Touch-sensitive : cybernetic images and replicant bodies in the post-industrial age
Livingston, Suzanne (1998) Touch-sensitive : cybernetic images and replicant bodies in the post-industrial age. PhD thesis, University of Warwick.
WRAP_THESIS_Livingston_1998.pdf - Requires a PDF viewer such as GSview, Xpdf or Adobe Acrobat Reader
Official URL: http://webcat.warwick.ac.uk/record=b1368006~S15
This thesis uses Deleuzian cybernetics to advance upon post-modern accounts of the contemporary image economy. It begins with the hypothesis that the schizophrenic behaviours of late capitalism have induced an irreparable crisis in the inherited `specular economy' (Irigaray). This is manifested as the breakdown of the laws of generalised equivalence between truth, value and meaning and the end of a stable signifier-signified relationship - theorised as the escape of reality into 'hyperreality', or the world become simulation according to Baudrillard. It will expose the insufficiency of post-modern accounts which theorise this crisis in representation via methods which fail to escape their own always already representational terms and it will then rigorously follow through the implications of an image economy which is constituted by simulations which are `genuinely' sourceless, which do not imitate a prior reality but which rather synthesise forces and relations. To escape the closed loop of representationalism, it will divert attention away from the signifier and will concentrate on the sub-representational power of images to re-engineer reality and to re-invent the limits of the body. Using the theory and practice of Deleuze, Spinoza, Bergson, Benjamin and Virilio, it will treat images as planes of corporeal becoming - as material entities, virtual avatars, possessional states and conductors of pre-personal affect. Post-modem accounts which cite the overwhelming predominance of images sit uncomfortably with the theories of French anti-ocularcentrism - accessed here via Irigaray and Lyotard - which mark the demise of vision and its attached representational order. This paradox requires that a new perceptual relation be mapped - figured here as entirely corporeal, as tactile and synesthetic (Mcluhan) and therefore immersive. Both 'affect' and 'intensity', as modes of pre-personal perception, will be treated as tactile interactions for these responses to images demand that a body be always 'in touch' with its environment, always anorganically altering its perceptual capacities by rules of feedback. It will be argued that in this reality studio, the body no longer perceives via a specular light source, solid form and assumed phallocentric meaning. The proposed synthesis between cybernetic imaging technologies, immanent perceptual criteria and the ever-changing state of the body requires an engagement with the female since she bears a privileged relation to this scenario. In the specular economy, women have been assumed, like faithful images, to secondarily reproduce an underlying, phallocentric truth. However, it will be shown that just as images can work nonrepresentationally, so too can female bodies; on the one hand appearing representational but on the other conducting radically subversive effects. Where bodies and images are such simulatory becomings it will be shown how the female is neither representationally ordered (social constructivism) nor essentially defined (biological reductivism) but is rather cybernetically engineered. Throughout, her privileged access to the virtual realm beyond language will be used to substantiate the major claim of this thesis that cybernetic simulation is more concerned with the material alteration of an environment rather than with the implementation of linguistic obligation.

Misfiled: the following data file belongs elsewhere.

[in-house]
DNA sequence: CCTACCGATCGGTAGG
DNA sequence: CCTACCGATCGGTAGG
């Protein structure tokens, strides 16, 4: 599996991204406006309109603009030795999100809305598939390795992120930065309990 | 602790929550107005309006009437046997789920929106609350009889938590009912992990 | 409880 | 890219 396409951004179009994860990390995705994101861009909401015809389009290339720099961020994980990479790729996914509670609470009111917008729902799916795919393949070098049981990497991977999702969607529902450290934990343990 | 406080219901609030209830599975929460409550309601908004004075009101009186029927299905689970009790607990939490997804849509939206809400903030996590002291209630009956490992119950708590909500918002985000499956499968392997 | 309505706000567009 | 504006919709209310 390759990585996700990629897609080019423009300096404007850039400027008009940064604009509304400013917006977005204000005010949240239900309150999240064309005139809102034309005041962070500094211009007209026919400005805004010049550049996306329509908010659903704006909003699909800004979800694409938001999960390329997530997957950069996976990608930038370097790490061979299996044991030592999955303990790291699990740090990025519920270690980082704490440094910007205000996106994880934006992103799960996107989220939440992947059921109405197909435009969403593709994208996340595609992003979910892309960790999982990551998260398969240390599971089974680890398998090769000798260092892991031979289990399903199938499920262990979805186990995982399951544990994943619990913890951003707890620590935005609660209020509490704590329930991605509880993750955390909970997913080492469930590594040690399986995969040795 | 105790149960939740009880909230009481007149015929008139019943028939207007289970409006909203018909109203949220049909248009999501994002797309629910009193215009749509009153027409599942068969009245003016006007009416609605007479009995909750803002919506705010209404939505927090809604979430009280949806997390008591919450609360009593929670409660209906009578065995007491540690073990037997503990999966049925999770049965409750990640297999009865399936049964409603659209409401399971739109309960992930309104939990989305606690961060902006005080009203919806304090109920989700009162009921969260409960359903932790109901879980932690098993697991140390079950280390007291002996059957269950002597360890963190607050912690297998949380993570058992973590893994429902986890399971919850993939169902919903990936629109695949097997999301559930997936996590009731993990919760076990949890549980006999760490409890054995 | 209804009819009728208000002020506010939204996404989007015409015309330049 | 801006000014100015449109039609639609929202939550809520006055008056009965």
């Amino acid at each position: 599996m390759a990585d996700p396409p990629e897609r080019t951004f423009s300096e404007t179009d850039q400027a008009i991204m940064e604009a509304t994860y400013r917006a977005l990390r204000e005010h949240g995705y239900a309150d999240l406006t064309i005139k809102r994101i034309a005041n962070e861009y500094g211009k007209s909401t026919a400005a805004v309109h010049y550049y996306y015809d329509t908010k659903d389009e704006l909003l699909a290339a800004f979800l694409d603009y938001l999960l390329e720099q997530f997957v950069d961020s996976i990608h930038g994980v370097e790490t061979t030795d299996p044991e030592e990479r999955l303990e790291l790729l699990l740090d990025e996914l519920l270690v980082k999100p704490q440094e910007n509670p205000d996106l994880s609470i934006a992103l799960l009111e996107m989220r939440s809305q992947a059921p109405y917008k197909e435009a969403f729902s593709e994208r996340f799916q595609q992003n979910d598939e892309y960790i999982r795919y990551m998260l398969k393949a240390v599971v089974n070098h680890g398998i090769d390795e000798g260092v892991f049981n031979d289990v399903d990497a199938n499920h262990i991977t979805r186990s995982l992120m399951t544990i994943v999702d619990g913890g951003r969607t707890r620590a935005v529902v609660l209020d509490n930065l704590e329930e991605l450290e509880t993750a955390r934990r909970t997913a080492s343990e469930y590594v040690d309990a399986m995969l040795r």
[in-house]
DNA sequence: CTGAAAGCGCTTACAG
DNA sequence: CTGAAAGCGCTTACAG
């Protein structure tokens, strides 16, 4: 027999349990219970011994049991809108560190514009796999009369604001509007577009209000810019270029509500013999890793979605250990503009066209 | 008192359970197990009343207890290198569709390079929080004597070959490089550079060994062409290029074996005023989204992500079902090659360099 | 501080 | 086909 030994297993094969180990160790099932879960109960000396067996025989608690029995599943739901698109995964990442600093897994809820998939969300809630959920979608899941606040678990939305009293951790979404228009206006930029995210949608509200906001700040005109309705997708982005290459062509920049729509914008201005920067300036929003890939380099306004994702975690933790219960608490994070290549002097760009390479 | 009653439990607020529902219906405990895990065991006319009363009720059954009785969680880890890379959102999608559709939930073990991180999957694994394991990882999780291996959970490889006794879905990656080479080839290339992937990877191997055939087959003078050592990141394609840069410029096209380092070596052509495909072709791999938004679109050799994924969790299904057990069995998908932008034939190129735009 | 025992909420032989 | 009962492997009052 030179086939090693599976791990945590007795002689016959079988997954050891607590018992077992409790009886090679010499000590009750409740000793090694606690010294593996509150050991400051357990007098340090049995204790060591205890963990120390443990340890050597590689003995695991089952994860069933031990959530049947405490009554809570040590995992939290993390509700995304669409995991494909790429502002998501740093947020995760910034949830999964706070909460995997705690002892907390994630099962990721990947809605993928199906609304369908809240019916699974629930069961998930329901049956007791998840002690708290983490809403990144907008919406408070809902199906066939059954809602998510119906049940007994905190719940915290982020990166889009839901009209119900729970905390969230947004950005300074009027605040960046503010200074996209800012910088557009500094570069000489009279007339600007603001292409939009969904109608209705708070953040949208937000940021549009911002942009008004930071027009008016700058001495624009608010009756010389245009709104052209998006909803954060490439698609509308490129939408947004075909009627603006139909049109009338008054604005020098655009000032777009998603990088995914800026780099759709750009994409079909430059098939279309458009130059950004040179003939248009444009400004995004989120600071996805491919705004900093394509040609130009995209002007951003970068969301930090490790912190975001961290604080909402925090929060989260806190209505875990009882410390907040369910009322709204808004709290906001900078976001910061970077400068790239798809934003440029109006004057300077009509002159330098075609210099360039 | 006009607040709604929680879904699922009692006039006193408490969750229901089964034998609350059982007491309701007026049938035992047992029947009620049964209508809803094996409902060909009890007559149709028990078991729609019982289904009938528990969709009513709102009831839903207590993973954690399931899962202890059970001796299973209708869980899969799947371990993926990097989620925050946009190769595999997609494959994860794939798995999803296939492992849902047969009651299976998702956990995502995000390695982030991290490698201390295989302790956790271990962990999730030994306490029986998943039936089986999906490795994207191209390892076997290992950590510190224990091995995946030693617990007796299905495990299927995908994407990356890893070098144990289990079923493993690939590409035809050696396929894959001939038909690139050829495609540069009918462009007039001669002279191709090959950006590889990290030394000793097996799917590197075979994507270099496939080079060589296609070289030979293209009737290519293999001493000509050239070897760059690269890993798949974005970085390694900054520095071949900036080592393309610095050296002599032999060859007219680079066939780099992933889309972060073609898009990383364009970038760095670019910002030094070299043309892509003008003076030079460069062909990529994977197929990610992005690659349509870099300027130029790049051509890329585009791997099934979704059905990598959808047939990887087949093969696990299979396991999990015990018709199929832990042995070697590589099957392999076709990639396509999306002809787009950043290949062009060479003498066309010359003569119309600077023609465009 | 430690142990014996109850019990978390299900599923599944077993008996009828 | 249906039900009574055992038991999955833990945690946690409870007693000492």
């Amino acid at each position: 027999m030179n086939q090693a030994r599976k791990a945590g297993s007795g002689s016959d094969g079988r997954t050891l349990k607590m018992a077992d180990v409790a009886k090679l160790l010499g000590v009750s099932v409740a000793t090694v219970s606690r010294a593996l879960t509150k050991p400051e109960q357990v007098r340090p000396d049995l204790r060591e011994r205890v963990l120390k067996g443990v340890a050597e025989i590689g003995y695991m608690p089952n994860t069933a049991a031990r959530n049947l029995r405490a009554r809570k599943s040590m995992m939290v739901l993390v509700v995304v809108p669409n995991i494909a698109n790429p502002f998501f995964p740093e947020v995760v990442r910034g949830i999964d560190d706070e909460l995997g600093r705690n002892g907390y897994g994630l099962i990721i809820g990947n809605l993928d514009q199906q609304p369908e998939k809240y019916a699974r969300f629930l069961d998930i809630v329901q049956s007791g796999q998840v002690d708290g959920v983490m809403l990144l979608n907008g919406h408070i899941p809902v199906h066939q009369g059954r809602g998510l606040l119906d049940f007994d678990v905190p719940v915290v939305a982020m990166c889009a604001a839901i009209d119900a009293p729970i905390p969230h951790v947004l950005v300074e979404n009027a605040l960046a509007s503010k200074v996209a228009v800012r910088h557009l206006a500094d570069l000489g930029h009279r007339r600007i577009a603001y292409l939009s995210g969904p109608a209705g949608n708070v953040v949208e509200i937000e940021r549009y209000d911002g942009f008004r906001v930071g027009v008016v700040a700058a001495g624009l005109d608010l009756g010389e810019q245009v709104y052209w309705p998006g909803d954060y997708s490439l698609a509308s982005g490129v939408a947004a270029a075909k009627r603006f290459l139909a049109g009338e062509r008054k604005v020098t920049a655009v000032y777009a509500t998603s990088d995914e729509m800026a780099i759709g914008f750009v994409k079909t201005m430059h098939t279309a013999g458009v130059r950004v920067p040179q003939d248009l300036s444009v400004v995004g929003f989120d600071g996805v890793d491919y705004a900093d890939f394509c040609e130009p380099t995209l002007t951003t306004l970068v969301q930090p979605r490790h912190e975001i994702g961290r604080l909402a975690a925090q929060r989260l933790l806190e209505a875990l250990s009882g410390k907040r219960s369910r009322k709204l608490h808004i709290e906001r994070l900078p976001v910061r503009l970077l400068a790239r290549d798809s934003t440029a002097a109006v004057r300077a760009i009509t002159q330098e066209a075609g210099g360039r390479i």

|Item Type:||Thesis or Dissertation (PhD)|
|Subjects:||B Philosophy. Psychology. Religion > B Philosophy (General)|
|Library of Congress Subject Headings (LCSH):||Cybernetics -- Philosophy, Representation (Philosophy), Image (Philosophy), Human body (Philosophy)|
|Institution:||University of Warwick|
|Theses Department:||Department of Philosophy|
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